Environment: The importance of bees

The only reason for making a buzzing-noise that I know of is because you’re a bee…The only reason for being a bee that I know of is making honey….and the only reason for making honey is so I can eat it. ~ Winnie the Pooh in A.A. Milne’s ‘The House at Pooh Corner’

The other day I was sat in the garden watching a bumble bee dizzy with nectar and weighed down by pollen sacks. It slowly clambered from one flower to the next, before clumsily toppling from its perch like a miniature striped acrobat to land, slightly bemused, at the foot of a plant pot. I continued to observe and to check up on its recovery, until it had regained enough strength to continue its intoxicated flight path across the garden.

It is fair to say I have a soft spot for bees, I love their little furry knees and round plump bottoms, the erratic way they zip from flower to flower and the hypnotic hum that emits from the beat of their fragile wings.

I am reminded of an embarrassing story from my past; one my parents like to bring out on special occasions and when I was still single, share with any potential new suitor. Picture a 7 year old version of myself, messy haired, grubby faced, scrabbling around in the garden turning over stones and shrubs in search of dead bumble bees. Now this may appear macabre to the casual observer however I am actually embarking on a project for school.

We had been learning how to make a mobile out of old coat hangers and were tasked with creating one for show and tell which featured one of our favourite things – for me it was a toss-up between cheese or bumblebees, I went with the latter. Needless to say when I showed up at school a week later wielding my mobile made of dead bees the school called my parents, who dutifully came in to meet with my teacher and put his mind at ease.

“It’s ok” explained my mother “they were dead when she found them, she would never hurt a live bee.” My teacher looked slightly relieved until my dad chipped in: “You’ve had quite a lucky escape actually, Juanita also likes to collect dead birds she finds by the side of the road, to take home for a proper burial – imagine if she’d made a mobile out of those!” I  am not entirely sure this was how my teacher expected the conversation to go but needless to say the school never invited my parents back again to discuss my behaviour.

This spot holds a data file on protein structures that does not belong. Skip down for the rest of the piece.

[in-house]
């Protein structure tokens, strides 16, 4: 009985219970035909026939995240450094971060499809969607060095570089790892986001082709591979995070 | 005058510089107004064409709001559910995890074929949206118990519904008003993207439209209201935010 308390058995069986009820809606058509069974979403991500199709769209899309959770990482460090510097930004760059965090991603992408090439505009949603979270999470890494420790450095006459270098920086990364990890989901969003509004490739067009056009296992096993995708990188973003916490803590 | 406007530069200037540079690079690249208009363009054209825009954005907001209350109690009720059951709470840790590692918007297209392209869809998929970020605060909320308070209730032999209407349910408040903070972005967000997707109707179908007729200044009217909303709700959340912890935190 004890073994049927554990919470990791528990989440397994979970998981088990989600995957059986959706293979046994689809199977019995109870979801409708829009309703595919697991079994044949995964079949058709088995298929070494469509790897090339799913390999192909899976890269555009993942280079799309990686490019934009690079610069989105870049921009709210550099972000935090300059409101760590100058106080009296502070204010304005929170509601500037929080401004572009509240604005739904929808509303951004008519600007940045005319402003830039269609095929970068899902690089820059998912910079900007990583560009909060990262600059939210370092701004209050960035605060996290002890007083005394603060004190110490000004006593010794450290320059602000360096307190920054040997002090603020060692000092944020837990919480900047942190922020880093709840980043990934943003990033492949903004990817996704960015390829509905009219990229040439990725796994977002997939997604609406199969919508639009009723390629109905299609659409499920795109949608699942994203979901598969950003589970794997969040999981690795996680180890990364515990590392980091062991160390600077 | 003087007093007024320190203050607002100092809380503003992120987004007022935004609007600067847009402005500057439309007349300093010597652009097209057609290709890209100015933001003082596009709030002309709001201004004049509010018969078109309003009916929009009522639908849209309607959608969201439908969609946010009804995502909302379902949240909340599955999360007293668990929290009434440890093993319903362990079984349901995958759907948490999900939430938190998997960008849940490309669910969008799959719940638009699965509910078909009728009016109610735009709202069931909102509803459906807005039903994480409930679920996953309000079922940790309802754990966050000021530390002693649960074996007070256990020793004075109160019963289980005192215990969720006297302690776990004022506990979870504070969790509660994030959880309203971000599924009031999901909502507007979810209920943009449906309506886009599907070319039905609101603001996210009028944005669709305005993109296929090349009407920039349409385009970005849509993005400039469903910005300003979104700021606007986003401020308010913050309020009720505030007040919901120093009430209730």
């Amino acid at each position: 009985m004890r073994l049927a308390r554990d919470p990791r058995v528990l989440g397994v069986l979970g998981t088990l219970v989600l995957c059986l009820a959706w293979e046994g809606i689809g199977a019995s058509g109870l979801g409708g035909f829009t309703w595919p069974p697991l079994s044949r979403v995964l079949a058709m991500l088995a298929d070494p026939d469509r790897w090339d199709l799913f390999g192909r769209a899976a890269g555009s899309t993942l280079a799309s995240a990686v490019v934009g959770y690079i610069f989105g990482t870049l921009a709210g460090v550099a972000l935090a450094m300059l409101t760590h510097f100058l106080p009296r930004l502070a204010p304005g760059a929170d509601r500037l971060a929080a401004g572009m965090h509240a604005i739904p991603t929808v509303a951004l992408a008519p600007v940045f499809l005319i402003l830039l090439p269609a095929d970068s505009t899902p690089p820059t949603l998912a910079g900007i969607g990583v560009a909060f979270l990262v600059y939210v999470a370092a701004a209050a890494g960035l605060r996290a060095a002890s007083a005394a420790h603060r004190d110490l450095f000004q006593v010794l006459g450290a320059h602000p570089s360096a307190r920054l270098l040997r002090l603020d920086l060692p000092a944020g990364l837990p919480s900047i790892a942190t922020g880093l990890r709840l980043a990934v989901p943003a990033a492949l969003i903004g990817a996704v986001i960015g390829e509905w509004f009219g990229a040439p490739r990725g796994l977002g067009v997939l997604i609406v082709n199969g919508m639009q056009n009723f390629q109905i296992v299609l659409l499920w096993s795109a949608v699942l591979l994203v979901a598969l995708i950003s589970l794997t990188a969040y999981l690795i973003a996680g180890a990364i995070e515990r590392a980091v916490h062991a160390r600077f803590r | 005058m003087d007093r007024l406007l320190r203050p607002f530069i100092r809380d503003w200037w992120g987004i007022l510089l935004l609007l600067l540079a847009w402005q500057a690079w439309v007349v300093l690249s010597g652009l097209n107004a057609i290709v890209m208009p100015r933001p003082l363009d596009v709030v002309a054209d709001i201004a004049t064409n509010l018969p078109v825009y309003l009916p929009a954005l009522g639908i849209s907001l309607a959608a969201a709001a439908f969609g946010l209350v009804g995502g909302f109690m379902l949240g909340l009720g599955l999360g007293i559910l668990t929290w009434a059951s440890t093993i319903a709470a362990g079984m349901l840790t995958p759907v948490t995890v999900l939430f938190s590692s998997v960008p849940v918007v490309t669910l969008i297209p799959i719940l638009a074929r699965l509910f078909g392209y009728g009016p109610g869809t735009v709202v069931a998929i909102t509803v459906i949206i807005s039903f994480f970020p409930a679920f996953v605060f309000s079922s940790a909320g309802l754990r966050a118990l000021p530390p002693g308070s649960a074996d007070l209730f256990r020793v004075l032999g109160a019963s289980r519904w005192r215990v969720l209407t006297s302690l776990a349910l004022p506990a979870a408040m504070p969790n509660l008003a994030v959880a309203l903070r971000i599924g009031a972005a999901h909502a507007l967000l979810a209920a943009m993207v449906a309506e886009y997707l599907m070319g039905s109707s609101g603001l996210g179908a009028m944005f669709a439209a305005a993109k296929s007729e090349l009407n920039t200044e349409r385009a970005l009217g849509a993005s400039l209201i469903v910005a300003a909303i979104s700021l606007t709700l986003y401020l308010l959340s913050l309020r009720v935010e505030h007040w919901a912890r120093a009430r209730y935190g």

Back in the present day and shortly after the ‘drunken’ bee incident I received a big brown envelope in the post. Inside were two beautifully hand drawn pictures and a card from a young girl up in Scotland call Mia, who had watched my journey on MasterChef. One of the pictures she’d drawn was a beautiful montage of flowers and bees (see image below).  This got me thinking about the ‘powder puffs’ of the insect world again and so I did a bit of research online. I’d always been aware of the threat bees were under but as I delved a little deeper I was saddened by what I read.

Left: By Mia aged 7. Right: By nature.

Left to right: By Mia aged 7. By nature.

The harsh truth is that the bee population is dying out and with the disappearance of these critical pollinators so goes one-third of the food we consume so freely. Bees and other pollinating insects play an essential role in our ecosystem, pollinating around 70 of the 100 crop species that feed 90% of the world, including some of our favourites such as apples, strawberries and tomatoes. If that’s not enough, the knock-on effect is that any plants they pollinate are also at risk of extinction and in turn any animals that rely on those plants for food. Being a lover of bees, animals and food this shocked me into action and so I looked at what we could do to help prevent the extinction of these precious creatures.

There are many websites and organisations out there offering lots of advice and guidance on what we can do to help; however it is possible to take some very simple steps today that could help make a difference. If you see a tired bee for example, a simple mix of sugar and water can help revive it. The RSPB suggest mixing two tablespoons of white granulated sugar with one tablespoon of water and placing the mix on a plate or spoon. Do not add any more water at the risk of drowning the bee! Likewise you could try some of the following:

  • Start using bee friendly insecticides on your garden
  • Plant Bee-friendly plants: Bees find blue, purple and yellow flowers most appealing.
  • Take some time to find out more about bees
  • Support your local beekeepers
  • Make your own ‘wild bee’ house

So let’s get buzy and make one change today that could help save these beautiful and incredibly important creatures from extinction.

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